“In the silence, there are actually heaps to hear. Train your ears. Slow your breath until you glean what’s left. What’s been missing. The exhalation. Feel your shoulders drop. Everything you’ve been ignoring during The Disaster hasn’t disappeared. Even if it’s in the river and snagged on a rock, been taken captive, or submerged in mud, it’s still there, still out there somewhere. Maybe sleeping, maybe waiting. Maybe it’s only the bones. Maybe the next thing that happens is: whatever’s waiting wakes up.”
It’s fascinating to read through the pages of a novel I began writing in 2004 (that’s not a typo)…fascinating seeing how the “now” me filters through and makes sense of it…very strange. Like when Owl meets himself on the stairs in Arnold Lobel’s excellent book,Owl At Home. (“There must be a way,” said Owl, “to be upstairs and to be downstairs at the same time.”) I hope my next novel will take a shorter span of years, which may yield a psychically simpler writing process, I think? But this bit is new-er and informed by my fascination with embodiment, trauma, resilience, holding many things at once…etc.
(STAY TUNED because I will have some good news to share in the not too too distant future…)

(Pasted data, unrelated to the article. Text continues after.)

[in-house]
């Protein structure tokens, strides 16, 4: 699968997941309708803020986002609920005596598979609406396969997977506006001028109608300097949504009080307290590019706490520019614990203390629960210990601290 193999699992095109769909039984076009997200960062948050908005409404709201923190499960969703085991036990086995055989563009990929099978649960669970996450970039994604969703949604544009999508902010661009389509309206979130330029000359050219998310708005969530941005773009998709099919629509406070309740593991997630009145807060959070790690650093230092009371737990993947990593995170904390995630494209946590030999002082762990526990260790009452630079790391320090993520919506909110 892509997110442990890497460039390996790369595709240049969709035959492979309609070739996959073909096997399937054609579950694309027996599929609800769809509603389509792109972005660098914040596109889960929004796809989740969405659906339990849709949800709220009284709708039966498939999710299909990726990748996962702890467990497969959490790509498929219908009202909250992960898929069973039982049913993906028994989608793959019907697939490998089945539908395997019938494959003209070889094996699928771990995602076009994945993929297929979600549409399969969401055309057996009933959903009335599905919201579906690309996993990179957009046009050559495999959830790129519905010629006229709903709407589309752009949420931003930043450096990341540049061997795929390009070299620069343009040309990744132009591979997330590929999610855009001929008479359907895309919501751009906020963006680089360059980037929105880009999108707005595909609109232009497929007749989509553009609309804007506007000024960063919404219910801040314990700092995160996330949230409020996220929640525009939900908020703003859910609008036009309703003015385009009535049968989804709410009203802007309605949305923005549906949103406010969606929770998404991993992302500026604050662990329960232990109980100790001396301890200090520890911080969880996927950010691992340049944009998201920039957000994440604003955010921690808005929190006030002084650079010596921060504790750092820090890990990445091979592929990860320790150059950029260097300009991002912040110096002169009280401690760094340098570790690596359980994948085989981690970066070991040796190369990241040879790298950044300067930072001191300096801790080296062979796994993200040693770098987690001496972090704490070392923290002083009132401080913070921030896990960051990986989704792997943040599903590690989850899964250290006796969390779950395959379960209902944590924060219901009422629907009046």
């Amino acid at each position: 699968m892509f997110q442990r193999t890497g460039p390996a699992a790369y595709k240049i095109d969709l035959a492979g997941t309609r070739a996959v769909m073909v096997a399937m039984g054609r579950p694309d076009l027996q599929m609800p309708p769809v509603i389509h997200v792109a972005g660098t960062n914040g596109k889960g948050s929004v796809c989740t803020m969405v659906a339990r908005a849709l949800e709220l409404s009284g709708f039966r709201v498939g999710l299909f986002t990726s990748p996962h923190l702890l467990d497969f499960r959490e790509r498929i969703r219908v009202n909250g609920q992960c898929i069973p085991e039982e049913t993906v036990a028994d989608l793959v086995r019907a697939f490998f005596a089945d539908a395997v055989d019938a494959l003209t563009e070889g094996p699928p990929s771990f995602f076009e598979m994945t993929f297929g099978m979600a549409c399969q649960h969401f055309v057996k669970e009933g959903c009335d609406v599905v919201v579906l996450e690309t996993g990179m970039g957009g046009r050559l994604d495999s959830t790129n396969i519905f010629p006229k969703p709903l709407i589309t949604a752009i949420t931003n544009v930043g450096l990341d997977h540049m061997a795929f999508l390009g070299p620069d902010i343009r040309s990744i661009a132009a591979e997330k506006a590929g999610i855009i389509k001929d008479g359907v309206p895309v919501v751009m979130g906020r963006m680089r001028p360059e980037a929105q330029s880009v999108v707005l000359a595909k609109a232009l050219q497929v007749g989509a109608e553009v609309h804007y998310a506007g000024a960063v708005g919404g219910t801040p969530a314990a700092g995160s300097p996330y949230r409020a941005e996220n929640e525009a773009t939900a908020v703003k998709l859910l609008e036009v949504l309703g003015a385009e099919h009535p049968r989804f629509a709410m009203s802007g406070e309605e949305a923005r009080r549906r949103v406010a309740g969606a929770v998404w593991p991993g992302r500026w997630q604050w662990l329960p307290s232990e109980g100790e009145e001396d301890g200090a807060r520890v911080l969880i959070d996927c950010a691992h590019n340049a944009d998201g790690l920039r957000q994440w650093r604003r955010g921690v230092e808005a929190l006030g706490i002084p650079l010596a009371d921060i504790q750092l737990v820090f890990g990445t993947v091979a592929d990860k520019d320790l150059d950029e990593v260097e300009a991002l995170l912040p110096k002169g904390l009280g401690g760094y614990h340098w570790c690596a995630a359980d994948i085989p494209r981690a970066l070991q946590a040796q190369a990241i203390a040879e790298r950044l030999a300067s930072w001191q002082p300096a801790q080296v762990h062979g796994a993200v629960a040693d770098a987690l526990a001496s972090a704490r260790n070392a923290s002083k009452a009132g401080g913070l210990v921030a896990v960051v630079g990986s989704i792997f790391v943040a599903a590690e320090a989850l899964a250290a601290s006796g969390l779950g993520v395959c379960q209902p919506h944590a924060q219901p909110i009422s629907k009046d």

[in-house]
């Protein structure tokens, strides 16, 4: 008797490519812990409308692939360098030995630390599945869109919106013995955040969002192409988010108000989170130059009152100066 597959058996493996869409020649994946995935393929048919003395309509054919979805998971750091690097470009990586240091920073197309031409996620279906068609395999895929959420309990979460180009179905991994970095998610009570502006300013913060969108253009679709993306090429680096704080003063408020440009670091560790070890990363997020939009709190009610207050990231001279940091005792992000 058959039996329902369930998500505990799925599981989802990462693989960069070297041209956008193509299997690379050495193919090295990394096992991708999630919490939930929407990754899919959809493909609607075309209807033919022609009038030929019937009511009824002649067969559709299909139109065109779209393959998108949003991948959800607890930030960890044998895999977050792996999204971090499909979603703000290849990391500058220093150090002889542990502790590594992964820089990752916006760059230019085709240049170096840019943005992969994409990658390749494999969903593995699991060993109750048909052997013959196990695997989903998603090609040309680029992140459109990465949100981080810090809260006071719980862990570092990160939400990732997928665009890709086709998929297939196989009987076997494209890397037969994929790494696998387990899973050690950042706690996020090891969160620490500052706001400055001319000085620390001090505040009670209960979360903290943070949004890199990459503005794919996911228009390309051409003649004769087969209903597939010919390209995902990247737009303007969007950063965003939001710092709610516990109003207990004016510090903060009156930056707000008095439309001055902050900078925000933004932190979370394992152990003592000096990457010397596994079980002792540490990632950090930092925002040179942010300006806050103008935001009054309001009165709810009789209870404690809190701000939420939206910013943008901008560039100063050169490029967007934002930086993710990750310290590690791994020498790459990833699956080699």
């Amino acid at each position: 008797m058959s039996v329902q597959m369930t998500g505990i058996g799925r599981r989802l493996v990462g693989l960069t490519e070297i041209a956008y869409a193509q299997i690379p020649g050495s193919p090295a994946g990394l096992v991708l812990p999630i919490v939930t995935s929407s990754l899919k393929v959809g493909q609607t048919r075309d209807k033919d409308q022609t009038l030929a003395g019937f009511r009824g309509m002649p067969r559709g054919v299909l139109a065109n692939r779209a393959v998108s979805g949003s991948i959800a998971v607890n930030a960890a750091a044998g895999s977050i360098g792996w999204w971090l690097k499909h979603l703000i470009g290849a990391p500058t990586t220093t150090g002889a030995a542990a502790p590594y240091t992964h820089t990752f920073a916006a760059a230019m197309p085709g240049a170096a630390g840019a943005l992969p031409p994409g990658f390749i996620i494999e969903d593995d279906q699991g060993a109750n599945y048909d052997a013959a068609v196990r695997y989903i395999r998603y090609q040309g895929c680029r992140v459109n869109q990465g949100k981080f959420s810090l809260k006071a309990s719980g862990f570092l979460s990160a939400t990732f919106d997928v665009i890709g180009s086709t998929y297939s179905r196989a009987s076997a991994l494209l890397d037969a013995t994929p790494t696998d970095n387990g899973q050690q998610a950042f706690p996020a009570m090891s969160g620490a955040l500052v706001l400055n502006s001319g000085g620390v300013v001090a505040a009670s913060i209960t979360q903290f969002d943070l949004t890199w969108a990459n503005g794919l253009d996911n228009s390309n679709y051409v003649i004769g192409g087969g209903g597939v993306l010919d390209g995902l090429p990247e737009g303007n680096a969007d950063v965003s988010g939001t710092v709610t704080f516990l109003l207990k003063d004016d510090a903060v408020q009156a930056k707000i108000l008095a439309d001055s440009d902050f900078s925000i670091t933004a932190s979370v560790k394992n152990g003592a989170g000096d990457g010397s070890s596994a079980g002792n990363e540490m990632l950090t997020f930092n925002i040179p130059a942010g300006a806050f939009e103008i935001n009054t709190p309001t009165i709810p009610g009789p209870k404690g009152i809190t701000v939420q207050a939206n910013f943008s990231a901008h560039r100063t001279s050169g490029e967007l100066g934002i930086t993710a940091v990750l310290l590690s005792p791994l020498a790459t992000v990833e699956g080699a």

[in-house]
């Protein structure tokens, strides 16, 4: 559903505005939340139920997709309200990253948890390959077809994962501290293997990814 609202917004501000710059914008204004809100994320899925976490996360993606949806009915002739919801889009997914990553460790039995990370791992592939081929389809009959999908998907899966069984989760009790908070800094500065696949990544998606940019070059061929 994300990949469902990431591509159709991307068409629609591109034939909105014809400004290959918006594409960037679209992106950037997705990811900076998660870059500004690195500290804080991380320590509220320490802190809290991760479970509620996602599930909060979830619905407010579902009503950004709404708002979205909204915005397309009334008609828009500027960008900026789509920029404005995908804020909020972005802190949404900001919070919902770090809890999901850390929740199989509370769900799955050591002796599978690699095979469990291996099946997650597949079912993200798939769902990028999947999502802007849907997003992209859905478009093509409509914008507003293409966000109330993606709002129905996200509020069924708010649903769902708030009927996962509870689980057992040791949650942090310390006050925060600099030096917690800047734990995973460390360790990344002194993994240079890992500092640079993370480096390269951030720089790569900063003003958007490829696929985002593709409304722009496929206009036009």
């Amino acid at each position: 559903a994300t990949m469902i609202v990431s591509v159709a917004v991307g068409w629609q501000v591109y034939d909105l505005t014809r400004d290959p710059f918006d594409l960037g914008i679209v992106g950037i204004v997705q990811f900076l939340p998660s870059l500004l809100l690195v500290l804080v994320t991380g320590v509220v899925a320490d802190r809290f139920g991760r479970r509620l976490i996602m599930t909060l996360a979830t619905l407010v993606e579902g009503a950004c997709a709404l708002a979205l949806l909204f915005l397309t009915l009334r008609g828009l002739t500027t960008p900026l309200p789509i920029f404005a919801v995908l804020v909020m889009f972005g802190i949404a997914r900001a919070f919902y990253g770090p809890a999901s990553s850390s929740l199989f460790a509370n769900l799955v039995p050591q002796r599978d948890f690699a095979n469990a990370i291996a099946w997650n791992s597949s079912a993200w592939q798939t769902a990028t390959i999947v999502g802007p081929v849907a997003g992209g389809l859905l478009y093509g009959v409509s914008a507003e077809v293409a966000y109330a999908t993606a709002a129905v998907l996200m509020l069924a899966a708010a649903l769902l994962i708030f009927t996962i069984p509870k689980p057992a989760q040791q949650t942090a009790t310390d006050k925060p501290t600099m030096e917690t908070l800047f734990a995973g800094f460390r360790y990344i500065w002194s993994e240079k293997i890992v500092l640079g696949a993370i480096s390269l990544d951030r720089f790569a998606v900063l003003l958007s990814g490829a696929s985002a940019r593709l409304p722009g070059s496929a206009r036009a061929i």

(May you be free from suffering and the root of all suffering. May you enjoy happiness and the root of all happiness.)
In the flurry of last year, I neglected to announce that THE BOOK OF FLOWERING from Egaeus Press is officially available to buy, here. My apologies for the delay! It’s a beautiful book, inside and out. My story “The Only Flower That Mattered” is included between these covers, and if you have the means, I hope you will consider supporting this lovely small press.
Below, you can read the first page of my story. I know you’ll want to read more!
(Serious word nerds, keep reading. The rest of you, go do something productive or take a nap.)
Final combing through of my novel, in hopes it will emerge between portable covers sooner than later.
Meanwhile, there’s a file on my computer called “overused words checklist.” It includes words I use too frequently, & passive or lazy phrases to comb for, such as “very” or “and then.” I consult this oracle when I’m nearing the end of the process. Search/replace/omit (or keep, if they seem to need to be there).
Selected statistics that impress at least me:
Just 1 occurrence of the word “tendril.” Because that word is at the top of my list—I used to use is excessively in a previous novel—and it’s apparently my thumbprint.
“Very”: Pared down from 30 to 6 “very”s, all of them falling within characters’ dialogue, sounding better left there.
“Thought”: pared down from 48 to 19. And zero “thought about”s. !!
“Felt”: down from 38 to 8. (And some signify the fabric.)
“Little”: Oy vey! From 64 down to 41. (In case you ever read this novel: I’m sorry. I did what I could do.)
“Seem” (and its variants): 54, down to 14! Some of which are parts of other words.